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AIBU to think that very few people have a realistic expectation of what it is like to have a newborn?

(233 Posts)
CrispyCrochet Mon 24-Feb-14 08:50:26

My DS1 is only 2.5 months old and while pregnant everyone was dishing out advice and they continue to do so. Yet, even with all the advice I was given I still had no clue what I was in for. Yes, I knew that newborns slept a lot, ate and pooed but what I did not realise was that they would

a) breastfeed near enough constantly for those first couple of weeks
b) only sleep on me
c) how intense on demand BF would be

I posted several posts on MN along the veins of "Help! My 15 do baby won't settle" or "4 week old won't sleep in his moses basket" and "6 week old is BFing for HOURS is this normal?"

So AIBU to think that midwives/friends/family don't actually prepare us for this sort of thing? I see posts on MN literally everyday with someone asking those exact same questions. I know that some people will have newborns who happily go off to sleep in their moses baskets yeah right or what have you but is it fairly safe to say that most newborns only want mummy and no manner of tricks/tips can really get them to change - only time. All this nonsense about "routines" - can we all just agree that it is pretty much pointless until the baby is a wee bit older??

Should it be up to the midwives to actually give us a bit more of a real world perspective on what it is likely to be like with a newborn? I say this as my DS has essentially been in my arms since 11pm last night having slept in his moses basket for all of 3 hours & is currently sleeping on my lap with a boob in his mouth. shock

<ponders> Maybe they did tell me it would be like this and I didn't listen...

<crosses fingers that it isn't ^just me^>

StealthPolarBear Mon 24-Feb-14 08:51:39

No yanbu
I dont think you knoq what you do all day

givemeaclue Mon 24-Feb-14 08:51:58

Yanbu. Ante natal classes should include a chance to chat to someone who has a new born

PikaAchooo Mon 24-Feb-14 08:53:42

Got to admit I didn't have any of the problems you mention... It could just be the people you spoke to had different experiences.

MoominsYonisAreScary Mon 24-Feb-14 08:54:35

I agree, they sould tell you about how little newborns sometimes sleep and how often the feed. Also that its perfectly normal for a 4 month old to be still waking at night. And that this doesnt mean they need baby rice, it wont help at all.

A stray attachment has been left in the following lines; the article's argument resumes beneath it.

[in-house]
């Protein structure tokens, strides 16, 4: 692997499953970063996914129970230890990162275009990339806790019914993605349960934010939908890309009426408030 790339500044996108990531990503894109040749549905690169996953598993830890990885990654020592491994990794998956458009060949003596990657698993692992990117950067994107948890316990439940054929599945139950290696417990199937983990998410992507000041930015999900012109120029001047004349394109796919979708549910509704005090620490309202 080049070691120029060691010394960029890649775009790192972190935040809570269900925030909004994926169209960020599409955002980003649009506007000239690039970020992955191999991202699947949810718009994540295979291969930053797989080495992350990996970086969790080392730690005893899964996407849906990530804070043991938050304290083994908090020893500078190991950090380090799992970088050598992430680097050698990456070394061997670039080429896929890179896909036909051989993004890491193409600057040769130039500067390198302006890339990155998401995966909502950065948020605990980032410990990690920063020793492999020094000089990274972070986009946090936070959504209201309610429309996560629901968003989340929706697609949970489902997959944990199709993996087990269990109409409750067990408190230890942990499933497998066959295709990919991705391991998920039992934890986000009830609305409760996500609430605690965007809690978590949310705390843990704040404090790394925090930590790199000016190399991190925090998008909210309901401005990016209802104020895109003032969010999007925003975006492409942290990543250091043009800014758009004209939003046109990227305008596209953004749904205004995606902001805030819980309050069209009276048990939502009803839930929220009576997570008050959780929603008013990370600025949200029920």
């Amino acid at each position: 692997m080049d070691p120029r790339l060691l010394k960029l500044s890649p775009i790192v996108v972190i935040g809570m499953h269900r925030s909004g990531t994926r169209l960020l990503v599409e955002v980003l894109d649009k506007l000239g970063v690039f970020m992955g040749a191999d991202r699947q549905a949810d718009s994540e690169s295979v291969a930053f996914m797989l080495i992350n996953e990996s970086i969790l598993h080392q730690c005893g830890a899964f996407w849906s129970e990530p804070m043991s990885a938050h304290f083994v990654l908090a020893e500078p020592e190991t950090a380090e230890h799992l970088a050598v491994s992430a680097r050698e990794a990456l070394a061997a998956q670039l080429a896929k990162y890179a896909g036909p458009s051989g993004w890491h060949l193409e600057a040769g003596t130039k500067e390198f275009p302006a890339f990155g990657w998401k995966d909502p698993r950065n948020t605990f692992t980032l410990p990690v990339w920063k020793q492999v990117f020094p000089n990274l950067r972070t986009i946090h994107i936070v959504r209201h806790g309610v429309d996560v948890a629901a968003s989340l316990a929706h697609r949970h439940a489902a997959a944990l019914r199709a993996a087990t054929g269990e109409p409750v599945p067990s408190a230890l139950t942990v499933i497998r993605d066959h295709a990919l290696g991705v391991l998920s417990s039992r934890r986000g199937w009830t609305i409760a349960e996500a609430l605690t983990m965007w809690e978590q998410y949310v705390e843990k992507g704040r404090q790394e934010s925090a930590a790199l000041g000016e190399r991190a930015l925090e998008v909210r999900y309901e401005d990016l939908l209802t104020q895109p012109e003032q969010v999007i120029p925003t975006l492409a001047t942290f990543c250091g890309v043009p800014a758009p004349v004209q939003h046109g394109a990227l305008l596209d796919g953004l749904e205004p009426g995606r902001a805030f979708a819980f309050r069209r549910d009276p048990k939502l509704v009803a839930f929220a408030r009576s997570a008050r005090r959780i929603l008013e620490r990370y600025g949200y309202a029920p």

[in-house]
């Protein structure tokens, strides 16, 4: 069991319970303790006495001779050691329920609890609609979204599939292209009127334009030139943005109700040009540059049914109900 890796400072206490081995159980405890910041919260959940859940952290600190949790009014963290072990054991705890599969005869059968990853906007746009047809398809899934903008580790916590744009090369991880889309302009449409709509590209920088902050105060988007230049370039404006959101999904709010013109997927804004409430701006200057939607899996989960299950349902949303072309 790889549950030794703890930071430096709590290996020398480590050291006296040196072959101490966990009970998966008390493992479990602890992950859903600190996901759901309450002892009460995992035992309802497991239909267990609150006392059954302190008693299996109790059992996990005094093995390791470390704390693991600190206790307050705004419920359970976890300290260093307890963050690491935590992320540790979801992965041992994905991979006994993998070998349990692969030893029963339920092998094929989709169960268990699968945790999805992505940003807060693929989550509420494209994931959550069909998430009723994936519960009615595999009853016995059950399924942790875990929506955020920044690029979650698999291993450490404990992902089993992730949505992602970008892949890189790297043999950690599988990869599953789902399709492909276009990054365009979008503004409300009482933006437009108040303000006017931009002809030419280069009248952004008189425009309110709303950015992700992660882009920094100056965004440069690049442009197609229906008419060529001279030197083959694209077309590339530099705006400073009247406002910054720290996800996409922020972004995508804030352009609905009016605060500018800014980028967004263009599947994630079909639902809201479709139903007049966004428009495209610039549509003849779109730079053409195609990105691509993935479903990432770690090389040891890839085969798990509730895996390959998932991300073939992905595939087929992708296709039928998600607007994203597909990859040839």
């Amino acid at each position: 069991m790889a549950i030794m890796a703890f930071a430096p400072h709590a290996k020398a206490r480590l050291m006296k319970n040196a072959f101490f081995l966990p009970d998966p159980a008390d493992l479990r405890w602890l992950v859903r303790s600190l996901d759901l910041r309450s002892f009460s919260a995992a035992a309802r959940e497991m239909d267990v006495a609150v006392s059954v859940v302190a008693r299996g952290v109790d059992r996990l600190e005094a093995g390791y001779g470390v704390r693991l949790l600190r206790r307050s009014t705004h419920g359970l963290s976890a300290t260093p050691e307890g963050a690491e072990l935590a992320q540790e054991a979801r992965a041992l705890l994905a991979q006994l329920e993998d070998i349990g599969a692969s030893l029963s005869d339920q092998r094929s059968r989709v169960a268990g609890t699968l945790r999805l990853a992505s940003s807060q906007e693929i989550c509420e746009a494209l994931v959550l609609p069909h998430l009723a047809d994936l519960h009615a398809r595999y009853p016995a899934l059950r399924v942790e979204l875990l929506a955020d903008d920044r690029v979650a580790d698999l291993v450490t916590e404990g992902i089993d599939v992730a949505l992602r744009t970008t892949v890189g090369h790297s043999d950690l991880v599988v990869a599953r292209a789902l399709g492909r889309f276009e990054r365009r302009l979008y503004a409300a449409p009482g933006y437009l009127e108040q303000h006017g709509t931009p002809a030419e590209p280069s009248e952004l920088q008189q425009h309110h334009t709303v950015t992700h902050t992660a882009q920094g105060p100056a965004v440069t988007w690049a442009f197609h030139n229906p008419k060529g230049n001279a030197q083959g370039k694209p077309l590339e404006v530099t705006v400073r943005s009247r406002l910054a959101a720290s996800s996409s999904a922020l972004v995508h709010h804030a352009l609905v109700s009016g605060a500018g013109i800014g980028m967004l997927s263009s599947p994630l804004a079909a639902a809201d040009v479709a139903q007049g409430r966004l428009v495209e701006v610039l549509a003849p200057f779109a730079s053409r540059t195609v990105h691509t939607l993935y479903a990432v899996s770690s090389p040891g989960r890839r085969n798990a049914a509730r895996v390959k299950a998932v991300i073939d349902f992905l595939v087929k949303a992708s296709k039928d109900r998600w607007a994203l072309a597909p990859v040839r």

EmmaBemma Mon 24-Feb-14 08:55:02

I think it was different in ye olden days when more people lived in extended family groups and so had lots of experience with other people's newborn before becoming parents themselves. When I had my first daughter at 29 I'd never so much as changed a nappy. The midwives in the hospital showed me how to do that, and how to bathe her. It was all a total culture shock - those first weeks were the most traumatic of my life!

EmmaBemma Mon 24-Feb-14 08:55:18

*other people's newborns

GingerMaman Mon 24-Feb-14 08:56:15

Yanbu. I wish I was told how difficult it could be. But having said that, I don't like telling pregnant friends about it as I don't want to scare them, as they may have a completely different experience.

Normalisavariantofcrazy Mon 24-Feb-14 08:58:06

I don't know. I knew I was going to be exhausted and I knew I was not going to be my own person again and I knew that my days would be monotonous and dull for a while.

Knowing that isn't the same as experiencing it though.

fiatpandababba Mon 24-Feb-14 08:58:21

No one mentions that without sleep that me and my dh would take the opportunity to fight to the death over "everything". I feel so sad looking back that we fought so much during that wee babba time.

2beornot Mon 24-Feb-14 08:59:25

It's tricky though. Yes you could have exposure to real
Life newborns, but if you'd met mine you'd have no idea what yours would be like (as I'd never had these problems) and then you would be worried that it wasn't "normal". Internet forums have such a breadth of experiences, that there will be someone going through what you are and can help or just reassure.

Also if everyone was totally truthful we'd either ignore them as scaremongering, start an Aibu about unwanted advice or not have babies at all!!

notthegirlnextdoor Mon 24-Feb-14 08:59:27


By the time I had my third child I thought I knew it all and was prepared.

Totally wasn't.

Its like you forget how demanding and exhausting it is.

fiatpandababba Mon 24-Feb-14 09:00:47

I had such a romantic view of it all. But after 13 months of no sleep - it stops being romantic. I should say that we're at 15 months now and we've been sleeping for 2 months. Feel like a changed woman.

CloverHeart Mon 24-Feb-14 09:01:04

I think even if we all got together, wrote a collective book about newborns and first time parents everywhere scanned through it with a fine toothed comb...... we still wouldn't be prepared.

AShowerOfBastards Mon 24-Feb-14 09:01:21